Home Contributors McNellis: So This is Christmas

McNellis: So This is Christmas

SHARE
Christmas, McNellis Partners, Palo Alto, Bay Area
Image: Sonika Arora / Flickr

By John McNellis

John McNellis Partners Making it in Real Estate Palo Alto commercial real estate advice how to be a developer advice lessons
McNellis

We all need to believe.

Whether hard-wired into our genome or learned from our first breath, this universal hunger manifests itself in different ways, but at heart it’s always the same: we believe in something incapable of proof, sometimes going all-in on beliefs that border on the absurd. Scratch an atheist and you may find as many debunked beliefs as in a manger full of creationists. It’s just that his often tend to be personal, narcissistic in nature, along the lines of secrets for living young until 95.

There is no debate—except from the 20 percent of Americans who insist otherwise—that the world is about 4.5 billion years old. Nor is evolution simply a theory that can be weighed alongside creationism or its more sophisticated sibling, intelligent design. Evolution is a fact. One that cannot be challenged, only ignored. Yet since 84 percent of humanity belongs to an established religion (few of which preach that mankind began life 3.8 billion years ago as bacteria), a lot of people are ignoring a lot of science.

Yet is that so bad?

While a belief in parted seas appears at first blush less enlightened than faith in agnostic canons, is the world truly a better place when the belief in an ethical god is replaced by one in Vitamin C? Not to single out the Judeo-Christian-Moslem crowd, but along with a six-day earth, they preach compassion, generosity to the poor and good works. An atheist may be as compassionate and generous, but she has no synagogue, church or temple exhorting her to do the right thing, she has no peers pressuring her to hand out winter blankets to the homeless. Sermons from secular gods—basically, the self-help section at the bookstore—have little to do with tithing; rather, they promote happiness through health, beauty, sex, self-improvement, wealth accumulation and more wealth accumulation.

In the Screwtape Letters, C.S. Lewis wrote, “The very mark of Hell is a ruthless, sleepless, unsmiling concentration on the self.” Go to any gym at any hour and you will observe—if not ruthlessness—the unsmiling, self-directed concentration of which he wrote. (By the way, spending an hour on a treadmill at five a.m. may be a decent working definition of hell.) And if working out is the earthly counterpart to prayer—that is, you do it daily, it makes you feel better but does nothing for anyone else—where is the secular equivalent to the religious call for good works?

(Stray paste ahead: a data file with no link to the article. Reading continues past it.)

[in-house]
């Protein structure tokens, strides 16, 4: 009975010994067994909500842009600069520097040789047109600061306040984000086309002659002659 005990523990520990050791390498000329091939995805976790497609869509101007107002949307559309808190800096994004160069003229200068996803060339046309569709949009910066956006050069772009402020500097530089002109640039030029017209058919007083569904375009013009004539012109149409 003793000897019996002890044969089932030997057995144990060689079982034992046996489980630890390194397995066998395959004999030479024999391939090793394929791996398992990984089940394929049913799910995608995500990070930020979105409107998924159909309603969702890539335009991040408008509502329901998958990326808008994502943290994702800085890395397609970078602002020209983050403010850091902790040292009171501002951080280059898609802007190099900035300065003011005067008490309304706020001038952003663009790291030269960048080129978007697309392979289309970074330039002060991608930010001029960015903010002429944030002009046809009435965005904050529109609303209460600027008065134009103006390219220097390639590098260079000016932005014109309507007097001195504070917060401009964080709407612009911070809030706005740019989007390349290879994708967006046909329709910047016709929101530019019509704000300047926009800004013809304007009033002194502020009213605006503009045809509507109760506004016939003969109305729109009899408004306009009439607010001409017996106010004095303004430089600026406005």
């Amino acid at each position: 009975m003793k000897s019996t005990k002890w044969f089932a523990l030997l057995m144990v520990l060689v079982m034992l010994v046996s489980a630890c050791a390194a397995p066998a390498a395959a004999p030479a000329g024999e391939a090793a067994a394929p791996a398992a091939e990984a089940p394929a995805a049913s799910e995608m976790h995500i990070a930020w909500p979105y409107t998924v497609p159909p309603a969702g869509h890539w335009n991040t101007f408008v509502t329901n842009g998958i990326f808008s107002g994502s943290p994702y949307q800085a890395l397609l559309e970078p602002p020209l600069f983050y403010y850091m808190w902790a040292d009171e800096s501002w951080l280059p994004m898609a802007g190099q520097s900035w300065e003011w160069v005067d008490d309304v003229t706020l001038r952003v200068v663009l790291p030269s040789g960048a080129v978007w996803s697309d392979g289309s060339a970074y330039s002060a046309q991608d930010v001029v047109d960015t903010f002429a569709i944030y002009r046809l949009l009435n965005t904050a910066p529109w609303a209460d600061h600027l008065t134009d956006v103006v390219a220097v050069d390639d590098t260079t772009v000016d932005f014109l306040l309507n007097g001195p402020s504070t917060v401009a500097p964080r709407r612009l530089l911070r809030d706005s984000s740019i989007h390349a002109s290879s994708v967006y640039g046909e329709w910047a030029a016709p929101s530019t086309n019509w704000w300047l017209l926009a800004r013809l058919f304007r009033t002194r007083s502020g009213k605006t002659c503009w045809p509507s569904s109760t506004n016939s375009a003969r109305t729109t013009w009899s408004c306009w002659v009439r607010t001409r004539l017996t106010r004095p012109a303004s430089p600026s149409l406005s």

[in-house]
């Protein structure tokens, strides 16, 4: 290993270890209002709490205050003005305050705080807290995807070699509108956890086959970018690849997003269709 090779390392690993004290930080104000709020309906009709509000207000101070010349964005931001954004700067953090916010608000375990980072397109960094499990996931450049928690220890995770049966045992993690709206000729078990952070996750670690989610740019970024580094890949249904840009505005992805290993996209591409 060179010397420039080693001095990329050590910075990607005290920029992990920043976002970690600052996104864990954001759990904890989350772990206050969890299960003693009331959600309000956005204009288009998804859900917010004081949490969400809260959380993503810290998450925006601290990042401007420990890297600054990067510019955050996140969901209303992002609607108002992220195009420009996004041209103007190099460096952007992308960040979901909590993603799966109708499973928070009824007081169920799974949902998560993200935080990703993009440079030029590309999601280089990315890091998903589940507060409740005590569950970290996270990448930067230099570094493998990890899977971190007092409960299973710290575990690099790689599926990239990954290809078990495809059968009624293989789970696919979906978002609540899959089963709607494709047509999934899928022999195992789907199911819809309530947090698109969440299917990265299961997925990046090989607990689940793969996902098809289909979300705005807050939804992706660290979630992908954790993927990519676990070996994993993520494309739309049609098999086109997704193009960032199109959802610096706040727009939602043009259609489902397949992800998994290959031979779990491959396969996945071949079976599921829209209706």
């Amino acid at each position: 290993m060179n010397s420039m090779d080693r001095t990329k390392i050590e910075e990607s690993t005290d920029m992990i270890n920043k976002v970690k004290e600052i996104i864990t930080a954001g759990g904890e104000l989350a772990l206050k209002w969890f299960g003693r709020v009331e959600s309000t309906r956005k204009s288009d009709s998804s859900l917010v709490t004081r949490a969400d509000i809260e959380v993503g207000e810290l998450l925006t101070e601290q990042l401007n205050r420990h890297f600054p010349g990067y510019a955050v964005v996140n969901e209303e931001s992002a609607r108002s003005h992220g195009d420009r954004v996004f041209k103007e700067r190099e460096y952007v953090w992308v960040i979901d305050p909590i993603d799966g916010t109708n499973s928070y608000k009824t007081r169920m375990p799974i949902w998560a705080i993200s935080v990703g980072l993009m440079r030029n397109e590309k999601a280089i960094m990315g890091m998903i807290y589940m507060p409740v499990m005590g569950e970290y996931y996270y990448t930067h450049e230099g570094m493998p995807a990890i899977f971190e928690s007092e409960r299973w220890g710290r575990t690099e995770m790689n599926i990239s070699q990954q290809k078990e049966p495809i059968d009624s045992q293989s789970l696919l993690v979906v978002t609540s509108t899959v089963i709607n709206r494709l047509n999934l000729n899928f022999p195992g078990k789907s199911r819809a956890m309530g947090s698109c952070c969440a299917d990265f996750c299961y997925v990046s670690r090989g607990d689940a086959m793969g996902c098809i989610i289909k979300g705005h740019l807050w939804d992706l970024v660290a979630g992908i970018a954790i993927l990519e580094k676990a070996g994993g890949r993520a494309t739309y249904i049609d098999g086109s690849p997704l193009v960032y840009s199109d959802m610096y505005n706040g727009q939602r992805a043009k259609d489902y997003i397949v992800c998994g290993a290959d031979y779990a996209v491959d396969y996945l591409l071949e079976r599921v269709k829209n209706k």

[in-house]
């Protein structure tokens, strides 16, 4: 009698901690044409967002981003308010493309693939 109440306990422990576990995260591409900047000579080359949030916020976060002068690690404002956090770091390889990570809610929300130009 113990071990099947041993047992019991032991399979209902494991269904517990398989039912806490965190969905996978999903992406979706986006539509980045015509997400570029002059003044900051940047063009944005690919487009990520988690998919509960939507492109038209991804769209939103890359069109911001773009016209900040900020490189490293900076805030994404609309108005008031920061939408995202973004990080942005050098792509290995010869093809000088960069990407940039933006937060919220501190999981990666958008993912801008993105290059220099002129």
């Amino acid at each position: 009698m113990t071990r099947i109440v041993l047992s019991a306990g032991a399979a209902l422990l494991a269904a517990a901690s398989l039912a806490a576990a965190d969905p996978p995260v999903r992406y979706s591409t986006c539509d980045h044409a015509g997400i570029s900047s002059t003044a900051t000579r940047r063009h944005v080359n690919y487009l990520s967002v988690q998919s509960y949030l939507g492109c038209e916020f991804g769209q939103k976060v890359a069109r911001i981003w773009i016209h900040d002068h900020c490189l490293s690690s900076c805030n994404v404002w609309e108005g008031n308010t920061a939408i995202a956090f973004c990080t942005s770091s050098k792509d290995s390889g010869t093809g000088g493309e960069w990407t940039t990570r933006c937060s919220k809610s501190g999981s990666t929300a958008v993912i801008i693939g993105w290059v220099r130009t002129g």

We laughingly dismiss that in which we have no need to believe. The slim condescendingly chuckle over miracle diets, the hirsute over baldness cures, and the rich—because they have it here—over heaven. Yet because it is already theirs, the wealthy need to believe in anything, no matter the contrary proof, that will prolong their paradise.

As much as they purport to honor rationality and science, the rich abandon both when it’s their turn. They believe immortality will be theirs if they can weigh no more than a jockey, if they can hit that treadmill seven days a week, if they can master yoga, if they can chug eight glasses of water. Science says Vitamin C works about as well as voodoo, yet they bow before its miraculous powers, consuming thousands of milligrams daily to ward off evil spirits. In fact, the host of powders, potions and pills the rich believe prolong youth and well-being resemble nothing so much as the magic dust in a shaman’s hip pouch.

Which set of beliefs is worse? Or put another way, which beliefs are better for mankind? The one with gold, frankincense and myrrh that—along with the Nativity scene—preaches ethics, compassion and generosity or the one that promises you can have it all now and forever if you only devote enough time to yourself?

If not in the supernatural aspects of the Judeo-Christian-Islamic tradition, believing in—and adhering to—its collective wisdom for living a good life (except the crazy part about not eating bacon) just may have more to say for it than listening to what your life coach tells you about probiotics. This isn’t to suggest you join your nearest place of worship, but rather that you consider pondering why religion has been around as long as civilization and ask yourself if its longevity has something to do with its occasional appeal to our better angels.

Remember the poor. Merry Christmas.

John E. McNellis is a Principal at McNellis Partners in Palo Alto, Calif.